Panasonic's inverter technology means it can microwave continuously at half power rather than switching on and off during the cooking process.
The steamer function is especially handy that produces wonderfully moist, succulent results, especially with fish. Granted, you will need to swot up on what the interface’s titchy cooking icons mean but once grasped it’s all relatively straightforward.
It also does a great job of combi-cooking – combining grill/convection and microwave to produce dinner at microwave speeds, but which looks and tastes like it's from a real oven. Roasts, in particular, are The Bomb.
2. Samsung MS28J5215AS
Best pure microwave
Type: Microwave | Capacity: 28 litres
This family-sized 1,000 Watter sports a raft of cool design flourishes, including a dark fascia that was possibly inspired by Samsung’s Galaxy S7 edge mobile phone.
Let’s take a quick tour of the specs. Its 28-litre interior is clad in ceramic enamel which is easy to clean and shouldn’t scratch.
Its deodorisation setting is handy since it purges the interior of smells left by the curry that went in shortly before. And who wouldn’t use the easy plate warming function?
The Samsung also comes with 16 pre-programmed settings for a fairly wide variety of foodstuffs, including rice, chicken breast, pasta and fish. Given its modest asking price, this handsome kitchen devil is damn fine value
3. Sage by Heston Blumenthal Quick Touch Crisp
Best microwave for pastry and pizza
Type: Microwave with crisping plate | Capacity: 25 litres
There are two Sage Quick Touch models on the market, one with a special crisper pan and one without. This, obviously, is the former incarnation.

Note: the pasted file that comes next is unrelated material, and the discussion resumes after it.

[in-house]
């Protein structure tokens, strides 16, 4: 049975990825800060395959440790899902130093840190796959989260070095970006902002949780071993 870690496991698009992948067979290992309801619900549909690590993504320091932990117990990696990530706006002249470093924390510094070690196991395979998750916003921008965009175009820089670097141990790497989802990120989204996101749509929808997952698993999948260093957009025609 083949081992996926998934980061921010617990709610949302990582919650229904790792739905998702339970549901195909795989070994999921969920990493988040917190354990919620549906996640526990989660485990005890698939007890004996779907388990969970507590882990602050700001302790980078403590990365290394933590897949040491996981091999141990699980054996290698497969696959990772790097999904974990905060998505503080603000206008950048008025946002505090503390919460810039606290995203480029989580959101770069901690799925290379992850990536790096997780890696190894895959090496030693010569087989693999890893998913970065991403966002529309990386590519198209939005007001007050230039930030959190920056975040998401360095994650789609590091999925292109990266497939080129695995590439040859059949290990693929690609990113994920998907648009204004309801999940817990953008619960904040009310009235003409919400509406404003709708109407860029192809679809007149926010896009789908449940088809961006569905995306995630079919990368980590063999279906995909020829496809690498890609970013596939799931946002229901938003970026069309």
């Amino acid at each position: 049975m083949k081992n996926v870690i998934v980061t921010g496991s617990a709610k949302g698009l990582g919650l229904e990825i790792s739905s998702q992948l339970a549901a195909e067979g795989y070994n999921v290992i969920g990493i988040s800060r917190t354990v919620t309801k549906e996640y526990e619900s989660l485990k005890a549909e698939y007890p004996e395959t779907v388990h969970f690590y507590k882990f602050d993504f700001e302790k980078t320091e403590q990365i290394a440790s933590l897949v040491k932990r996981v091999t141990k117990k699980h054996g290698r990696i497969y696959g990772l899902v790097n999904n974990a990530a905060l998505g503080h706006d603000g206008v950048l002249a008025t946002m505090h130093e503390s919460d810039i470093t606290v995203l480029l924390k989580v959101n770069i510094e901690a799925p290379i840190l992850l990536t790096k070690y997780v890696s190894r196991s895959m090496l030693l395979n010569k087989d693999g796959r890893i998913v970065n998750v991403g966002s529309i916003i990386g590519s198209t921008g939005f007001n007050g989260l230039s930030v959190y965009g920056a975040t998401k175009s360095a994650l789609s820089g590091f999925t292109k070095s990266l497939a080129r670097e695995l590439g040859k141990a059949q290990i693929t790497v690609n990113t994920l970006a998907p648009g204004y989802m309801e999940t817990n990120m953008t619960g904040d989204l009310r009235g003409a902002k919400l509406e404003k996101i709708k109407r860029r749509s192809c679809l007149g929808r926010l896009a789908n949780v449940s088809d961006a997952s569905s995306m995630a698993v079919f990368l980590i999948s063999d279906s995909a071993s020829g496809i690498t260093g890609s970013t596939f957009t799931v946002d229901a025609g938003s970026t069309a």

It's an exquisitely intuitive and generously sized 25-litre, 1,000 watt microwave designed to cook or heat a wide variety of foodstuffs from a full-blown lasagne to a crispy-base pizza with as little fuss as possible.
The Sage’s intuitive interface couldn’t be more self-explanatory. Simply select one of the unit’s three Smart keys (cook/grill, reheat, defrost) and up pops a selection of tried-and-tested heating options covering a wide variety of different foods.
Microwave ovens are great for heating moist stewy foods but usually struggle with pastries, quiches and pizza, which is why we'd usually recommend a combi.
With this microwave, however, you just preheat the supplied crisper pan and slap on the pizza/quiche/tartlet. After several minutes, it comes out deliciously melty on top with a dry, crispy base.
4. Daewoo Eco Zero KOR7LBKC
Best budget microwave
Type: Microwave | Capacity: 28 litres
If you like your microwave to look like it's from the 1950s, try this popular, Which-awarded offering from the house of Daewoo.
Available in five colours – including red, 'celeste' and beige – the retrofied Daewoo has a capacity of 20 litres and 800 watts of microwave power.
Using a concave reflector system that allegedly ensures even cooking results, the Daewoo is easy to use, and comes with five power levels, an Autocook function, an easy digital timing dial, and defrost.